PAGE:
When using Bitcoin, it’s important to be aware of potential tax implications, especially if you are a US-based tax filer. Last year, the IRS classified Bitcoin as a capital asset, which meant that the acquisition and disposal prices must be tracked. This is because if a capital asset is sold for more than it was worth when it was acquired, it’s user would be subject to a capital gains tax (short term, if under a year, or long term if over). Throughout this year, we have seen feedback from users that it will not be possible for the IRS to determine if a person has or had Bitcoin. This assumption is not only dangerous, but is simply incorrect. Here are a couple of the primary reasons why.
If a person is selected for a full IRS examination (an audit) one of the first things the examining agent will do is ask for copies of all of the person’s bank statements during the year the person is being examined. It is standard practice for the auditor to look at the transactions and inquire about different ones to get more information about them. Therefore, if a person has any deposits or withdraws to or from their bank account from a Bitcoin exchange (the transactions usually say the Bitcoin exchange name), this would be a tell-tale signal that the person did in fact have Bitcoin transactions during the year that was being examined.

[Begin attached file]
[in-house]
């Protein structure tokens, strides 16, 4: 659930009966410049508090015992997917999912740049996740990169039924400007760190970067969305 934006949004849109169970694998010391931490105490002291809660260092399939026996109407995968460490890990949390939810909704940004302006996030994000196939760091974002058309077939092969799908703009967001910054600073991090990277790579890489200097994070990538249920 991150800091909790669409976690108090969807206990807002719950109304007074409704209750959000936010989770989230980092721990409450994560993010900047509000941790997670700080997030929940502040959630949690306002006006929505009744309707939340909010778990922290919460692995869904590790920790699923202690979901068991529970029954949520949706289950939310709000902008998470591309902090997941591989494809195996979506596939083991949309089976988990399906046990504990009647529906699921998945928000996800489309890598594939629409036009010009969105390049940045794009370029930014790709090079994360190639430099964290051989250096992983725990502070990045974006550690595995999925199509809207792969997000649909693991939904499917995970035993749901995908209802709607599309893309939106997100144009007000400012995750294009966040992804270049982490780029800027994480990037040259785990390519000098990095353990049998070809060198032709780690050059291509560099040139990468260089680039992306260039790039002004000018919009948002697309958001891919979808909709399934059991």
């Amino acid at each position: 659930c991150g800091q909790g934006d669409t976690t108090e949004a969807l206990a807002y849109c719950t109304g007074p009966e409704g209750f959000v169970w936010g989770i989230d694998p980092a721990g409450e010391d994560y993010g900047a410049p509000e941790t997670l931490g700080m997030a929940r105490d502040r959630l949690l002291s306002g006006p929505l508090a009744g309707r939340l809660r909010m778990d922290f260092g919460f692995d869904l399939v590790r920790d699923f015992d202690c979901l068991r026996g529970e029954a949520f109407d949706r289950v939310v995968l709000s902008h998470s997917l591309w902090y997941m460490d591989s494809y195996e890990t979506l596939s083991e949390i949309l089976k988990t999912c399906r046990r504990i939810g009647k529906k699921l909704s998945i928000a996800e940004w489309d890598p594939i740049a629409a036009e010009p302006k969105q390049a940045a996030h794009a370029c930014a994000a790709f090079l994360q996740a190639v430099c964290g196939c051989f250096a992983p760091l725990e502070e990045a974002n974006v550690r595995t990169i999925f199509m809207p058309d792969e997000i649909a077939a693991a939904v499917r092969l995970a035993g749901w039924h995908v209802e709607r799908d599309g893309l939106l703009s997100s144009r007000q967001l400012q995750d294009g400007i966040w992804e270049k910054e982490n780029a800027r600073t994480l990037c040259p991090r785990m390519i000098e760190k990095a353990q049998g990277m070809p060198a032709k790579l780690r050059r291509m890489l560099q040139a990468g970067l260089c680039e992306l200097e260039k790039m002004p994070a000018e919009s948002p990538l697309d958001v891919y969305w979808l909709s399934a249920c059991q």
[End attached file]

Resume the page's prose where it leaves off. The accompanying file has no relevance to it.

Another way the IRS can potentially discover Bitcoin transactions about a person is via the Bitcoin exchange itself. It is widely suspected that soon (if not already in some cases) that Bitcoin exchanges who do business in the United States will need to provide tax reporting on their users similarly to other financial institutions. For example, if a person buys stock in the United States, and then later sells it (it doesn’t matter if it was for a profit or a loss), the company they used reports this information to the IRS at the end of the tax year in order to be compliant (via form 1099-B). If a person then doesn’t report their transaction to the IRS, the IRS will already have access to the information via the exchange.
Lastly, at the beginning of this post we included a graphic from the public affidavit of the recent charges brought against federal employees claiming they illegally took personal ownership of Bitcoin during the Silk Road Investigation. In this case, even without bank statements or a reporting exchange, one can see how it is still possible to trace Bitcoin to a person. It was an IRS agent who did the above tracking analysis.
Note: Thanks to Jerry Brito at the Coin Center for originally bringing this blog post graphic to light for us.